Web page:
Jeannine Atkins's most recent book is VIEWS FROM A WINDOW SEAT: THOUGHTS ON WRITING AND LIFE. She's also the author of eleven books for young readers, including BORROWED NAMES: POEMS ABOUT LAURA INGALLS WILDER, MADAM C. J. WALKER, MARIE CURIE AND THEIR DAUGHTERS. She teaches Children's Literature at the University of Massachusetts-Amherst and writing at Simmons College.

Customer Reviews

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Most Helpful Customer Reviews

6 of 6 people found the following review helpful By Frank Murphy on June 23, 2000
Format: Hardcover
Atkins and Dooling have created a beautiful picture book that girls and boys will love. Mary Anning's story is becoming more well known now with two other recently released picture books (by Laurence Anholt and Don Brown). Dooling's illustrations are vivid, colorful, real and beautiful!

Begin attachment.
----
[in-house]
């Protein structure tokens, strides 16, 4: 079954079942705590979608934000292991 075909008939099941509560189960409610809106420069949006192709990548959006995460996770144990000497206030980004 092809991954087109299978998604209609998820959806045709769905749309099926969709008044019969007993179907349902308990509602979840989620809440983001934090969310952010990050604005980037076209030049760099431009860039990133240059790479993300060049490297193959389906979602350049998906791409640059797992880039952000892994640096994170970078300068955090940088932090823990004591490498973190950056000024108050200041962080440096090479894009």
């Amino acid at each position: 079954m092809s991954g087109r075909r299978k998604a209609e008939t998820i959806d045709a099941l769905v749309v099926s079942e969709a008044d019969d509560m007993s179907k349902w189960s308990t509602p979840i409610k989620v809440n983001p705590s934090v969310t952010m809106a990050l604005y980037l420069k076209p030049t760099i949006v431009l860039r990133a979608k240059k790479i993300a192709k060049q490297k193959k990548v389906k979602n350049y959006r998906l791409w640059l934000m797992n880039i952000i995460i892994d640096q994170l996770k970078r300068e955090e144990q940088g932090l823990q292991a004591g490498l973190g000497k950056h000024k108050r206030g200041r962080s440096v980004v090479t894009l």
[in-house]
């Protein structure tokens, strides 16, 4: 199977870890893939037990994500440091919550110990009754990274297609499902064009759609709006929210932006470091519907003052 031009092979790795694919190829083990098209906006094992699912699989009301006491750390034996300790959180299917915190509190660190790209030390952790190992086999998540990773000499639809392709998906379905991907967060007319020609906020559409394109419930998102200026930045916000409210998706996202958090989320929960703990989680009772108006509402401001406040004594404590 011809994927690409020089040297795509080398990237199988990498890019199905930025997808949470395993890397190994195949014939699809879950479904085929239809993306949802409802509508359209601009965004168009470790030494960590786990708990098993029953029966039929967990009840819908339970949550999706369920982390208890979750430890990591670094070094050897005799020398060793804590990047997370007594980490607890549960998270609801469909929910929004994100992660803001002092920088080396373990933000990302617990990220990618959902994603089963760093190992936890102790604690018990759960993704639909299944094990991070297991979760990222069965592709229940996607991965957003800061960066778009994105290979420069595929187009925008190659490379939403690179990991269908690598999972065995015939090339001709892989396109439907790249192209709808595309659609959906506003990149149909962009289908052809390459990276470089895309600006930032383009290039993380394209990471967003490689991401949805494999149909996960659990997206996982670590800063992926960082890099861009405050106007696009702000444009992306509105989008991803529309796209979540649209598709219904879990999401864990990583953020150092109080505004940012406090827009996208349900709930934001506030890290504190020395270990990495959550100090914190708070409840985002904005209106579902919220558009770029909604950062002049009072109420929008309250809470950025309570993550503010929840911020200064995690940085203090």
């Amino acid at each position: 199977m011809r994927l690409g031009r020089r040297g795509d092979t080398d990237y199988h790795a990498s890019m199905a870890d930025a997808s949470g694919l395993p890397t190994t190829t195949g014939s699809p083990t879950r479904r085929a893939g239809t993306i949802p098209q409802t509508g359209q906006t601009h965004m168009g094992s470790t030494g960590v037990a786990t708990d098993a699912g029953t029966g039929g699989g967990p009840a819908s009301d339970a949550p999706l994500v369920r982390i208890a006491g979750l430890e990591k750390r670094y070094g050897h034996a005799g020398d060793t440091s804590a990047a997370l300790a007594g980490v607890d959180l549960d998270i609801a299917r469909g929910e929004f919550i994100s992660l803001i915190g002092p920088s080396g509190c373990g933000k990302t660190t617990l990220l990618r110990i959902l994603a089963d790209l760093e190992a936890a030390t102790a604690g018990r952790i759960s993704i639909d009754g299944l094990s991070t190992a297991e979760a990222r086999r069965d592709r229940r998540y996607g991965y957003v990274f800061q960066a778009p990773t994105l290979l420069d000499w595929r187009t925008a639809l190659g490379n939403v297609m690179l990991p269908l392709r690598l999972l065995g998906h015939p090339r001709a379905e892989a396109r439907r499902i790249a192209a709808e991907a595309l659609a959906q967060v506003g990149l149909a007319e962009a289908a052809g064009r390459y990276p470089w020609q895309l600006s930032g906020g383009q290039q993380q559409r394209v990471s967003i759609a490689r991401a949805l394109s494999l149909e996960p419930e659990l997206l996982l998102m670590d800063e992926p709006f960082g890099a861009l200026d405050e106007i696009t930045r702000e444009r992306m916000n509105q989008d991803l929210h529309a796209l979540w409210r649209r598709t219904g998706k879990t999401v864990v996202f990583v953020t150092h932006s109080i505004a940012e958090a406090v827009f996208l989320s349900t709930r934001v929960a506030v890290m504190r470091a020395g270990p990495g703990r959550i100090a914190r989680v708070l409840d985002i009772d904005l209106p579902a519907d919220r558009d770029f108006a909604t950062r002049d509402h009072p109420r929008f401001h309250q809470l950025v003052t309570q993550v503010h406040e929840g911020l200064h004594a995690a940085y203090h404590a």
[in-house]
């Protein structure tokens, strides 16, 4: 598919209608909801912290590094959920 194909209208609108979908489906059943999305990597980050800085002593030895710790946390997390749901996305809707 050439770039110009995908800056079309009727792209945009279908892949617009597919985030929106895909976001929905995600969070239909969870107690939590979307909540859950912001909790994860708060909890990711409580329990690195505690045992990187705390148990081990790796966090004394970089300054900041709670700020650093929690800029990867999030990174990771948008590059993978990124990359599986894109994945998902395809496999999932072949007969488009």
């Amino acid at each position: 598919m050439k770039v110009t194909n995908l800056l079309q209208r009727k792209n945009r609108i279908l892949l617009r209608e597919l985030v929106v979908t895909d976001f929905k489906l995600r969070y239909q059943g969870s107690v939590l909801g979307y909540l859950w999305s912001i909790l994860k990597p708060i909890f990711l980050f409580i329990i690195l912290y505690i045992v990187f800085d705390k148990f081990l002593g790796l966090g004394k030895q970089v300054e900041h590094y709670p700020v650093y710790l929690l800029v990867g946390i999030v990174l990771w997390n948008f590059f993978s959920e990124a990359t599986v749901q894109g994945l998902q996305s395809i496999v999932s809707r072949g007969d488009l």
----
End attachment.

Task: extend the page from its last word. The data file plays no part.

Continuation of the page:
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5 of 5 people found the following review helpful By A Customer on April 22, 2000
Format: Hardcover
The story of Mary Anning is certainly not well known, at least in the US and outside of the field of paleantology. This book gives a perspective of what it's like to have a fascination which turns into a career. It is especially encouraging to young women who want to explore a variety of careers.
The illustrations capture a life in England at the sea in the early 1800's. Beautifully done!
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2 of 2 people found the following review helpful By Z Hayes HALL OF FAMETOP 50 REVIEWERVINE VOICE on June 29, 2011
Format: Hardcover
My six-year-old daughter is very keen on learning about and collecting fossils. We have been devouring as many books on the subject as we can and after reading Tracy Chevalier's Remarkable Creatures: A Novel, I was hoping to find some kid-friendly books about pioneer fossil hunters.